Monday, September 27, 2004

The need for vision

I spent my lunchtime watching Gordon Brown's speech to the Labour Party conference, and as much as it pains me to say it, Brown really is one of the top performers in politics. I may not agree with all of what he says, and many parts of it were intentionally vague to keep discussion on the content of the speech (in particular his continuous assertion for the need for "progressive consensus"), but at the same time he knows that the media will also be focusing on the rumoured Blair-Brown rift, and as one delegate said when interviewed afterwards, the clear message was to "leave Gordon alone".

For the real message from Brown's speech was that he has an alternative vision to the Prime Minister. Perhaps this is most notable in the section regarding the developing world - although Blair has been widely quoted as saying that Africa is "the stain on the conscience of the world", his conference speech in 2001 was actually very interventionist in tone, seemingly Tony's crusade to bring the light of democracy across the world. The will of politicians on this sort of matter is always very questionable, however - has Blair legislated to stop the arms trade to the Congo, for example, when it would harm Britain's economic performance? Brown was far more persuasive today - saying "the contribution we can make is more than money", and, in effect, that if we fail to show stable economic growth and success in the public services then how the hell can we expect Africa to develop along those lines? How can we meet the millennium development goals if we do not do our utmost to support the principles on which they are based at home?

I have never been a huge supporter of the drive to cancel Third World debt. Not that I wish to see Africans in poverty, but I think there are too many issues at stake here. First, did we keep a control of what that money was used for? Secondly, what about countries that actually did work to pay off their debt? Thirdly, those countries entered into those loan agreements knowing what the terms were. Their arguments would not stand up today in a court of law if it was an individual in Britain complaining about inability to pay back a loan. However, today I have a lot more sympathy with Brown, as he took the time to outline that in return for extra aid from the western world, developing countries must tackle corruption, institute anti-poverty programmes and open themselves up to trade and investment. This is perfectly reasonable - if countries need our money to help them progress, then it is only right that we should have the faith that they will use the money wisely and for the benefit of their people.

Brown's speech today was full of a vision for the nation and the world that hangs together as well as any currently promulgated - regardless of personal opinions on the matter. As I said earlier, too, there are clear differences between the Brown and the Blair vision for the country. Indeed, the speech was one clearly designed to win the hearts of the Labour delegates - references to the 1945 government, mentioning of Labour values - whilst still keeping a national agenda at the heart of it. Even here, it is very clearly a vision more to the left than the current Labour line.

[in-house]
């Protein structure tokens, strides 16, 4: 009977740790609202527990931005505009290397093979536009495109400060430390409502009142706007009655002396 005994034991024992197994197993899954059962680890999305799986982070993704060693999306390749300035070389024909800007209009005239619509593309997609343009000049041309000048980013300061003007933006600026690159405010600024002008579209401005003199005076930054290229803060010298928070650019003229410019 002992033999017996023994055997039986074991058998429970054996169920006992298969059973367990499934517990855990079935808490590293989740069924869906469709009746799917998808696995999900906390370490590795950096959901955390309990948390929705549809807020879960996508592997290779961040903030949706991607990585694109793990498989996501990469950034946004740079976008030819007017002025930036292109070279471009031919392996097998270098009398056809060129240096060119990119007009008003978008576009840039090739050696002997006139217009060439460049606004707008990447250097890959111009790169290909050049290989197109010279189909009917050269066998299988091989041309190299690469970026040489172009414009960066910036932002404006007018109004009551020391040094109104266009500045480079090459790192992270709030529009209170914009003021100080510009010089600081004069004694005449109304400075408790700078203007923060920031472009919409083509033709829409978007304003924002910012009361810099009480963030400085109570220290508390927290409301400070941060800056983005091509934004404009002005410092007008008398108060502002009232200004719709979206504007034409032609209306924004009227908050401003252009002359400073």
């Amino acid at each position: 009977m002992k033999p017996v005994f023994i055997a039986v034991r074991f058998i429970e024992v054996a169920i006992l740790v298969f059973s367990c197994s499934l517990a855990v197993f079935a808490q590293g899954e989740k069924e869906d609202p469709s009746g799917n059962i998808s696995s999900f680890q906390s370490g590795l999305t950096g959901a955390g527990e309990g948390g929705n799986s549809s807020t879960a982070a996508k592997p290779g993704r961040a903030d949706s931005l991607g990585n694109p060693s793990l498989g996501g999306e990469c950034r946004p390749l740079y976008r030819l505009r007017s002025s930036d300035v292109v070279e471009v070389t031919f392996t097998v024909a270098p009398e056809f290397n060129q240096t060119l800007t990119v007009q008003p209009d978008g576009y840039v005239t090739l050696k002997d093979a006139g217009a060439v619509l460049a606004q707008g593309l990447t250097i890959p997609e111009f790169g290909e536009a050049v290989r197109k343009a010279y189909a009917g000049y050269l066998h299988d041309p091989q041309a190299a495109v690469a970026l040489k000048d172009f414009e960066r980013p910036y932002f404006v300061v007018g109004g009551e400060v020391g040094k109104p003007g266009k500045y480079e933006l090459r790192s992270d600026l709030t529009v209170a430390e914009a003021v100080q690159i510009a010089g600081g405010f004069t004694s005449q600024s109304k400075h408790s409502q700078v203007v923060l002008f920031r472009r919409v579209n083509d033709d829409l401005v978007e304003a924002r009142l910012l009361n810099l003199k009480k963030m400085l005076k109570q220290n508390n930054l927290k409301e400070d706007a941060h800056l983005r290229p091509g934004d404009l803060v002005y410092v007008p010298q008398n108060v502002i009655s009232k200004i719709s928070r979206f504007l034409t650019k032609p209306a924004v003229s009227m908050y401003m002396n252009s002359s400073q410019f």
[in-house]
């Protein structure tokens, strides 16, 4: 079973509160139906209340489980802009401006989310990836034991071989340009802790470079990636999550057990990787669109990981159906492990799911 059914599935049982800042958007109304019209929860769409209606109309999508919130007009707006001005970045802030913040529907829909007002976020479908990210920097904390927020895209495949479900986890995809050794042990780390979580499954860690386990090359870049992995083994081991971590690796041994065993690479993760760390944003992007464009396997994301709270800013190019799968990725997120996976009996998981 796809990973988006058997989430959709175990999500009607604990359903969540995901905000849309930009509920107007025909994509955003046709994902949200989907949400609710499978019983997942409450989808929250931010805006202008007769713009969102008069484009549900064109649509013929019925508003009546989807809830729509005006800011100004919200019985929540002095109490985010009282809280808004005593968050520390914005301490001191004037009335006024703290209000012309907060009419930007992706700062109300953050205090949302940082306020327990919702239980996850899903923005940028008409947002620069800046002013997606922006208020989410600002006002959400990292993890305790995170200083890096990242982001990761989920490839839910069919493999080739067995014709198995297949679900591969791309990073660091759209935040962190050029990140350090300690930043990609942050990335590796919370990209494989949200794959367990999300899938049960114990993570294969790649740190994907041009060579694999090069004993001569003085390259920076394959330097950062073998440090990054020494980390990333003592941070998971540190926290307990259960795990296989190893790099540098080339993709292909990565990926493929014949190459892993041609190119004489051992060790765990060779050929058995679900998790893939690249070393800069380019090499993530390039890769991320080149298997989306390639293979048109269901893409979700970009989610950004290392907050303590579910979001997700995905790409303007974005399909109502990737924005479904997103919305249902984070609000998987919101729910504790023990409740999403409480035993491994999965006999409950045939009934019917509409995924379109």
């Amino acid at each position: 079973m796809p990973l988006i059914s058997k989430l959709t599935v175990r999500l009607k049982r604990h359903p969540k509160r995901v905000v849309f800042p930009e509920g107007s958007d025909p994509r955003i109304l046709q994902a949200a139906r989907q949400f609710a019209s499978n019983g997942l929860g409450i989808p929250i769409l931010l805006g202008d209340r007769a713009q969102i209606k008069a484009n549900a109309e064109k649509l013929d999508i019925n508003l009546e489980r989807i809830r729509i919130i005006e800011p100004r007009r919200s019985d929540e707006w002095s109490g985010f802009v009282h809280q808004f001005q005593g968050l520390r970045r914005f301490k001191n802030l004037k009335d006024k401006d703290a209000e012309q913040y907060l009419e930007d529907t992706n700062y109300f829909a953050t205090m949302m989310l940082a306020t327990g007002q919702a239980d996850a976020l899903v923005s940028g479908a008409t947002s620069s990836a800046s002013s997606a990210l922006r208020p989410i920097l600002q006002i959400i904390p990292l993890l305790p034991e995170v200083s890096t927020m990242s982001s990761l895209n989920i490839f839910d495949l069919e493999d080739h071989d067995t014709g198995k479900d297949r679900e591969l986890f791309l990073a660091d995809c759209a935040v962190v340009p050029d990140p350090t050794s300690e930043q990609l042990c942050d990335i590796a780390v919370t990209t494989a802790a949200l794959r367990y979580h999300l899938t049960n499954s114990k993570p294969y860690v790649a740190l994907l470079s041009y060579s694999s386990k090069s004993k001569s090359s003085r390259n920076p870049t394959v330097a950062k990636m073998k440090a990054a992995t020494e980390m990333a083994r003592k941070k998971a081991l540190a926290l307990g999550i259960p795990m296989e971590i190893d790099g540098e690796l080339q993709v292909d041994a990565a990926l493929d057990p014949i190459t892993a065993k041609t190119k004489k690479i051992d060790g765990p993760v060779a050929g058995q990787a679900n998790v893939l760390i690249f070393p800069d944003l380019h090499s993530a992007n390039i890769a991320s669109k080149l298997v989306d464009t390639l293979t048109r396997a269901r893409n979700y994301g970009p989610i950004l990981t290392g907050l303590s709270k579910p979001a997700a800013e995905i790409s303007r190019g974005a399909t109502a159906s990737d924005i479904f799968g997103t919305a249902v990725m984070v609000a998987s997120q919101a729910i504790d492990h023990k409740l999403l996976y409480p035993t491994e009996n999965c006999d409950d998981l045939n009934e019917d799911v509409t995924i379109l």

Still seemingly focusing on tax-and-spend, but playing to Labour's new found reputation on economic policy (thus being able to justify sustained investment in public services - and a subtle attack on the Tories, saying their plans for cutting taxes would jeopardise this), the speech definitely stuck more to the investment side of Labour’s motto of "investment and reform".

I still think Brown is wrong on many issues. His taxation policies have directly led to the pensions crisis, yet he seems to have escaped a battering in the media over this. I could scarcely believe it when he made the awful announcement of granting 12 months paid paternity leave. Furthermore, the Labour spin machine was at its most disgraceful when it claimed that small business groups had accepted these proposals - the government has increased regulation in business dramatically and refuses to accept the impact that this has. And Brown still is far too trusting in the current structures of the public services (although nor would I go so far so to endorse the market-based policies of the Conservatives).

The one thing that Labour possess, and the other two parties lack, is a coherent vision, or at least the image of one. This is even stronger on the Brown side than on the Blair side, but with the government, you actually have a rough idea of what aspirations you are voting for, even if achievements have a tendency to be spun beyond belief. Listening to Brown today, you could tell there was some sort of cohesion behind the range of issues he discussed. I then put my mind to thinking what the opponents of Labour have as their vision for the future of the country. And couldn't actually think of anything. This is the true problem facing Britain at the moment - there are many of us very dissatisfied with Labour's performance but cannot find any other party to vote for (see the front page of today's Times). Brown may have a lot of convincing to do to establish a national "progressive consensus", but as things stand, he will not have any competition for the hearts and minds of the people.